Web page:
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There is a tutorial I'd like to follow which has some great reviews. The only problem being it makes use of MySQLi instead of MySQL. I only have access to MySQL.

Are there big enough differences to warrant looking for a straight PHP-MySQL tutorial or is it worth just going with this one and making changes myself?

I would say I am a 'beginner' with both PHP and MySQL, but can find my way around the code fine, apply CRUD etc so not completely new.


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If you add a link to the tutorial we can give you more specific pointers about what would have to be changed –  Brad Mace Jun 19 '11 at 19:04

2 Answers 2

up vote 2 down vote accepted

MySQLi is PHP's "improved" MySQL driver. Meaning it will take full advantage of MySQL servers version higher than 4.1.3.

Then underlaying MySQL server would be the same, using the old MySQL interface or the newer MySQLi, so everthing should remain valid if you are following a MySQL tutorial on a MySQLi interface.

In your case, you should pay attention to MySQLi only stuff since they won't be avaliable to you.

Quote from the official website:

What is PHP's mysqli Extension?

The mysqli extension, or as it is sometimes known, the MySQL improved extension, was developed to take advantage of new features found in MySQL systems versions 4.1.3 and newer. The mysqli extension is included with PHP versions 5 and later.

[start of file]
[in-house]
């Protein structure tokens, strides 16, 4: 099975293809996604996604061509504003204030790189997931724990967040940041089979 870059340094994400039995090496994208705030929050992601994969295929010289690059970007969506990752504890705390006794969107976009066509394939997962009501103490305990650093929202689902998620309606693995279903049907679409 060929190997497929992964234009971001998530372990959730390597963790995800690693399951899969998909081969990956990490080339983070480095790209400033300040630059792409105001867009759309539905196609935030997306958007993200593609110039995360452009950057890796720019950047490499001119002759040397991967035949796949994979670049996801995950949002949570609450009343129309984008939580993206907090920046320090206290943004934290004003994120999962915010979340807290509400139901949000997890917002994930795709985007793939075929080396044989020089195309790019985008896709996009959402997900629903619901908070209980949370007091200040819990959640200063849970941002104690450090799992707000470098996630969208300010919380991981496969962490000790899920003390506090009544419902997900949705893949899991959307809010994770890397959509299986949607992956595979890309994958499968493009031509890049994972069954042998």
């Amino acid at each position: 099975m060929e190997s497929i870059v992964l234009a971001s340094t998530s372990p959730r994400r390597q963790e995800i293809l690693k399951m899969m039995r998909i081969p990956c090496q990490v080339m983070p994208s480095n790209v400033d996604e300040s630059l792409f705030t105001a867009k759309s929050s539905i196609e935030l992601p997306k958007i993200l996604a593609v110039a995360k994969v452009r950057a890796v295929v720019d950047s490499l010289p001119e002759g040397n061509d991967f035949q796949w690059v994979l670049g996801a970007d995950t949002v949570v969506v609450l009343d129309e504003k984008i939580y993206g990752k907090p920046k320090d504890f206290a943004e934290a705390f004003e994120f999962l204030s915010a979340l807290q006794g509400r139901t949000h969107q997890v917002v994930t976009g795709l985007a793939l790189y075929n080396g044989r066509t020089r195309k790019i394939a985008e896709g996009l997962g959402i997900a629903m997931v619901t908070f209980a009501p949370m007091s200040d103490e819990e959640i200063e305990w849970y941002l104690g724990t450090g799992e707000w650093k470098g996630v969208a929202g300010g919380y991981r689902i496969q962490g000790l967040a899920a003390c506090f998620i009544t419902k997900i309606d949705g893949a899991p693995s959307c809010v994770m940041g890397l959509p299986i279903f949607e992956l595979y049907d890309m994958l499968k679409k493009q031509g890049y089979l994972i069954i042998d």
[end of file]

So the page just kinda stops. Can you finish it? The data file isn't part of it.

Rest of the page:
The mysqli extension has a number of benefits, the key enhancements over the mysql extension being:

Object-oriented interface

Support for Prepared Statements

Support for Multiple Statements

Support for Transactions

Enhanced debugging capabilities

Embedded server support

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Thank you, that helps a lot! –  joe Jun 19 '11 at 18:13
There are some things that were added with mysqli that are not in mysql. Prepared statements is one of them. –  datasage Jun 19 '11 at 18:14
No problem. Seeing that you are new to the site, don't forget to accept the most useful answer and upvote other useful answers too (being mine or not). Happy coding! –  hexa Jun 19 '11 at 18:15
@datasage you are right. I thought he was following a MySQL tutorial on a MySQLi interface, corrected my answer. –  hexa Jun 19 '11 at 18:19

It shouldn't be too hard to make the necessary adjustments. If you look at PHP's MySQL functions vs the MySQLi functions functions the main difference is that MySQLi is an object-oriented interface. Converting back to the regular MySQL functions is usually quite easy, for example: $rs->affected_rows becomes mysql_affected_rows($rs).

As @hexa pointed out, there are a couple things in MySQLi that the old interface doesn't support, such as prepared queries. If the tutorial involves those, it's not that hard to convert them to regular queries, it's just a bit of a hassle.

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